McNeal praised for support, service to community

-A A +A
By Jeff Moore

Local businessman Jim McNeal is being remembered by his friends, community leaders and businessmen for his contributions to the community, Carrollton’s downtown and his church.

McNeal, 86, died at his home in Carrollton Monday.

Most people will know Jim from the hardware, TV, appliance and furniture store that he operated in downtown Carrollton. But those who knew and worked along beside him recall a man who was dedicated to his family, church and community.

Jim was a local boy, born in Wheatley, who attended and graduated from Carroll County High School.

“He’s been a good friend through the years,” Jim Fothergill said, who went to school with him.

Nancy Jo Grobmyer, who was behind Jim McNeal in high school, echoed Fothergill’s sentiments.

“He was a very kind man, from high school on,” she said. “He had that special smile. The last time I saw him at Welch’s (Riverside Restaurant), he still had that smile.”

After high school, Jim joined the Marine Corps, where he served a three-year tour of duty. His son Brad McNeal said his father was based on Midway Island during World War II.

When Jim’s stint in the Marines was up, he came back and attended the University of Kentucky, where he earned a degree in electrical engineering.

Grobmyer said Jim returned home to work at the store his father Siebert had opened in 1945, S.J. McNeal and Sons, which was located near the old Glauber’s shoe store on Main Street.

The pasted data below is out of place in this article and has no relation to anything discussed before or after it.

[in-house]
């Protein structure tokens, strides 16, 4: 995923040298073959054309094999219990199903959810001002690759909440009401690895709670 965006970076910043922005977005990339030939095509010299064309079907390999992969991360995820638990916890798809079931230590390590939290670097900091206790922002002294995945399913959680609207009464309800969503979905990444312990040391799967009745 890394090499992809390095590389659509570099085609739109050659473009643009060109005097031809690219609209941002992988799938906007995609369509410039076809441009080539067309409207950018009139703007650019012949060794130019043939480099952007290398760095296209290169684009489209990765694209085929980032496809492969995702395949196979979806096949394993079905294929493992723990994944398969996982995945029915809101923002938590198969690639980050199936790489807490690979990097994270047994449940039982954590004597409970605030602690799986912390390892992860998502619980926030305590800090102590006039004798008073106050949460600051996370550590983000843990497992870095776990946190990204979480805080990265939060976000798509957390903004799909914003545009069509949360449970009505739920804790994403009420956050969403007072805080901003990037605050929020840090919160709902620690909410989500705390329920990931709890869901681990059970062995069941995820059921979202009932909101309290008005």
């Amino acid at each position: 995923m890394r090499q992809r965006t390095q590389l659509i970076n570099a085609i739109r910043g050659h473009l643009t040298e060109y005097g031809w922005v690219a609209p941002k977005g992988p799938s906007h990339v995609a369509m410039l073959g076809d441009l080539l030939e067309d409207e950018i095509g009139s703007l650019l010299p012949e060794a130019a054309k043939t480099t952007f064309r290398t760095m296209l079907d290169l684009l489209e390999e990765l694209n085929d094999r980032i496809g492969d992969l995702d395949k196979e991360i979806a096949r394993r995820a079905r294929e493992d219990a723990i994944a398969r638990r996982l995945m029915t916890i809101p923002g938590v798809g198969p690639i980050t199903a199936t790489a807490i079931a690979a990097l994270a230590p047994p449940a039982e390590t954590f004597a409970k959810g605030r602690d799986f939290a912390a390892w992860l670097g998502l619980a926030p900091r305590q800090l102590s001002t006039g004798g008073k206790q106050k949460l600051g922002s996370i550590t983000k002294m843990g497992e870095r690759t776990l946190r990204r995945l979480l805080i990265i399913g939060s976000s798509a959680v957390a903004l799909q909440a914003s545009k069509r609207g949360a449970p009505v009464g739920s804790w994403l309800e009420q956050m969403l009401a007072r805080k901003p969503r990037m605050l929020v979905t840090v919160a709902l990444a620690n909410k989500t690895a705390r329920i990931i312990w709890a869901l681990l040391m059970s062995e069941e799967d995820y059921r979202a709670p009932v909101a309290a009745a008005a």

Brad said the business moved in 1955 to the corner of Fifth and Main StreThrough the years, however, Jim was involved in many other businesses.

Fothergill said it was Jim and business partner Jim Shepherd, a local attorney, who brought cable television to the city.

Brad said that Ohio Valley Cablevision got off the ground around 1973 and grew into a rather large business throughout the region. The company not only served Carrollton and Carroll County, it provided cable in Madison, Ind., and all of the cities around the Lexington, Ky., area into the early 1980s when they sold the business.

Jim also had a boat sales and service business in Carrollton in the 1950s and 60s. He also sold Honda motorcycles for a time up until the late 1960s, Brad said. He said selling motorcycles always bothered his father because he worried about someone getting injured on a bike he sold them. When Honda wanted him to take on cars too, Jim saw that as the time to give up the motorcycle sales part of his business.

Community and business leaders praised Jim for keeping his business in the city’s downtown.

Mayor Gene McMurry, who became friends with Jim after moving here in 1969, said he was a good businessman that has played an important role in the life of the city’s downtown.

“They have always been a part of the solid foundation in downtown,” he said of McNeal’s. Because of businesses such as McNeal’s, the office supply and the carpet store, McMurry said it has made it possible to bring other businesses to downtown Carrollton.

Grobmyer said Jim decided to stay downtown when as businesses move to other areas. He kept people coming downtown because of the service he offered.

“He was always there to help his customers,” she said.

His friend and fellow businessman Clarence “Duper” Craig said Jim’s death is a great loss to the community.